Tuesday, September 27, 2011

Enhance system vacuum. Install Everest Boosters to get reduce process time & higher purity

Mechanical Vacuum Boosters are dry pumps  that meet most of the ideal vacuum pump requirements.  They work on positive displacement  principle and are used to boost the performance of water ring /oil ring /rotating vane /piston pumps and steam or water ejectors.  They are used in combination with any one of the above mentioned pumps, to overcome their limitations.  Vacuum booster pumps offer very desirable characteristics which make them the most cost effective and power efficient option. 

The major advantages are:-

(a) Can be integrated with any installed vacuum system such as Steam Ejectors, Water Ring Pumps, Oil Sealed Pumps, Water Ejectors, etc.

(b) The vacuum booster is a Dry Pump as it does not use any pumping fluid. It pumps vapor or gases with equal ease.  Small amounts of condensed fluid can also be pumped.

(c) Vacuum boosters are power efficient. Very  often a combination of Vacuum Booster and suitable backup pump results in reduced power consumption per unit of pumping speed.  They provide high pumping speeds even at low pressures.

(d) Boosters increase the working vacuum of the process, in most cases very essential for process performance and efficiency. Vacuum Booster can  be used over a wide working pressure range, from 100 Torr down to 0.001 Torr (mm of mercury), with suitable arrangement of backup pumps.

(e) It  has very low pump friction losses, hence  requires relatively low power for high volumetric speeds. Typically, their speeds, at low vacuums are 20-30 times higher than corresponding vane pumps / ring pumps of equivalent power. 

(f) Use of electronic control devices such as Variable Frequency Control Drive allow to modify vacuum boosters operating characteristics to conform to the operational requirements of the prime vacuum pumps.  Hence they can be easily integrated into all existing pumping set up to boost their performance. 

(g) Vacuum boosters don’t have any valves, rings, stuffing box etc., therefore, do not demand regular maintenance.

(h) Due to vapor compression action by the booster, the pressure at the discharge of booster (or inlet ofbackup pump) is maintained high, resulting in advantages such as low back streaming of prime pump fluid, effective condensation even at higher condenser temperatures and improvement of the backup pump efficiency.

The table below gives a rough estimate of how the boosters enhance the working vacuums of the processes when installed in combination with various types of industrial vacuum pumps currently used in the industry. They can effectively  replace multistage steam ejectors, resulting in considerable steam savings and reduced loads on cooling towers. Mechanical Vacuum Boosters are versatile machines and their characteristics depend largely on backing pump. Various types of backing pump can be used, depending upon the system requirement and ultimate vacuum needs.  However, the final vacuum is governed by the suitable selection of the backing pump and booster arrangement.The table below gives a broad range of vacuum achieved with various backing pumps combinations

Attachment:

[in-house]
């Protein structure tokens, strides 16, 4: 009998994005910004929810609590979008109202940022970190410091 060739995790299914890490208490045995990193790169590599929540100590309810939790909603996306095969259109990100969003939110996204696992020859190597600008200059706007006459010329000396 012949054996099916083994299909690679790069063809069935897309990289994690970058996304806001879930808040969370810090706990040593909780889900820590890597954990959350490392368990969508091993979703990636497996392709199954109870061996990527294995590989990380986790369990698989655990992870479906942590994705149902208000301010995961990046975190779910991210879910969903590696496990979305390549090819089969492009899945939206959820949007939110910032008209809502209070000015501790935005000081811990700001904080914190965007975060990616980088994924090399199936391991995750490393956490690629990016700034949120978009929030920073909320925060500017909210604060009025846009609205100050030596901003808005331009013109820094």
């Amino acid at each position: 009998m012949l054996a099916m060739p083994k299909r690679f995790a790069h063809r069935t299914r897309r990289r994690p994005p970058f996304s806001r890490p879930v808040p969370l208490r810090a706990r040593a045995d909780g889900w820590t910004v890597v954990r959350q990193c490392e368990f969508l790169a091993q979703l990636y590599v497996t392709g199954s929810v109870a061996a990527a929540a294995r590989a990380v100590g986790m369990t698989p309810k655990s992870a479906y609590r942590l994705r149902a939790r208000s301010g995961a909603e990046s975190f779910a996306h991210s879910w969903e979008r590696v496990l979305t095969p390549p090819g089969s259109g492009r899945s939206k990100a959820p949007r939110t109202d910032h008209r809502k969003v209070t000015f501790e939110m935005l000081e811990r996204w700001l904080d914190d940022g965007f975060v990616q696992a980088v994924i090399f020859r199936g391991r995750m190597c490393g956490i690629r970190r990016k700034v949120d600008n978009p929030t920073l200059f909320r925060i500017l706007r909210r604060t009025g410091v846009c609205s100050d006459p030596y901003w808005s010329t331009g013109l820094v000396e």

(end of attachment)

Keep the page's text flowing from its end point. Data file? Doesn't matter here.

For example, if a process is using water ring Pump, the estimated working vacuums would be of the order of about 670-710 mmHg gauge (90-50  mmHg abs.), largely depending on the water temperature and pump design. When a Booster is installed prior to the water ring pump, in series, the vacuum levels of the order of 5-10 Torr  can be easily achieved. In a Multi-Stage booster installation, vacuum levels of the order of 0.5  Torr & better can easily be expected. Mechanical Boosters offer a completely dry pumping solution and do not add to any vapor load, unlike steam ejectors, and therefore, do not require large inter stage condenses.    At low vacuums, higher pumping speeds are required to maintain the through-put, since the specific volume increases with the increase in vacuum. Vacuum boosters enhance the pumping speeds by about 3-10 times depending upon the  selection by virtue of which one can expect higher process rates and through-puts. The drawbacks of steam ejector system such as sensitivity to motive fluid pressures and discharge pressure are overcome easily by the Mechanical Boosters, since the volumetric displacements/pumping speeds are insensitive to the inlet & outlet working pressures. 

Calculating the Pump Capacity: -
Based on the fundamental gas laws PV= RT, an expression can be derived for Volumetric Flow
Rates required for pumping different vapors/gases. Based on the Mass flow rates one can estimate the
pump capacity required.
Booster Operation:
Power Constraints restrict the total differential pressures across the booster. This demands to ensure the total differential pressure across the Booster must not exceed the rated limits. This can be ensured by any of the following means;-

1.)Manual method:- Initially the fore pump is switched on until the required cut in pressure is achieved and there-after the booster is switched on.

2.)Auto method:- Installation of mechanical By-pass arrangement across the booster or hydro kinematic drive or Variable Frequency Drive (VFD). In this arrangement, the booster and fore pump can be started simultaneously from atmosphere.

Advantages of using Electronic Variable Speed Control Device Electronic A.C Variable Frequency Control Drives are most preferred devices used to regulate the Booster speed to match the varying load conditions of the process. These drives enhance the overall performance of the Boosters and offer various advantages for the trouble free operation. 
The major advantages are: -

1. Booster can be started directly from atmosphere.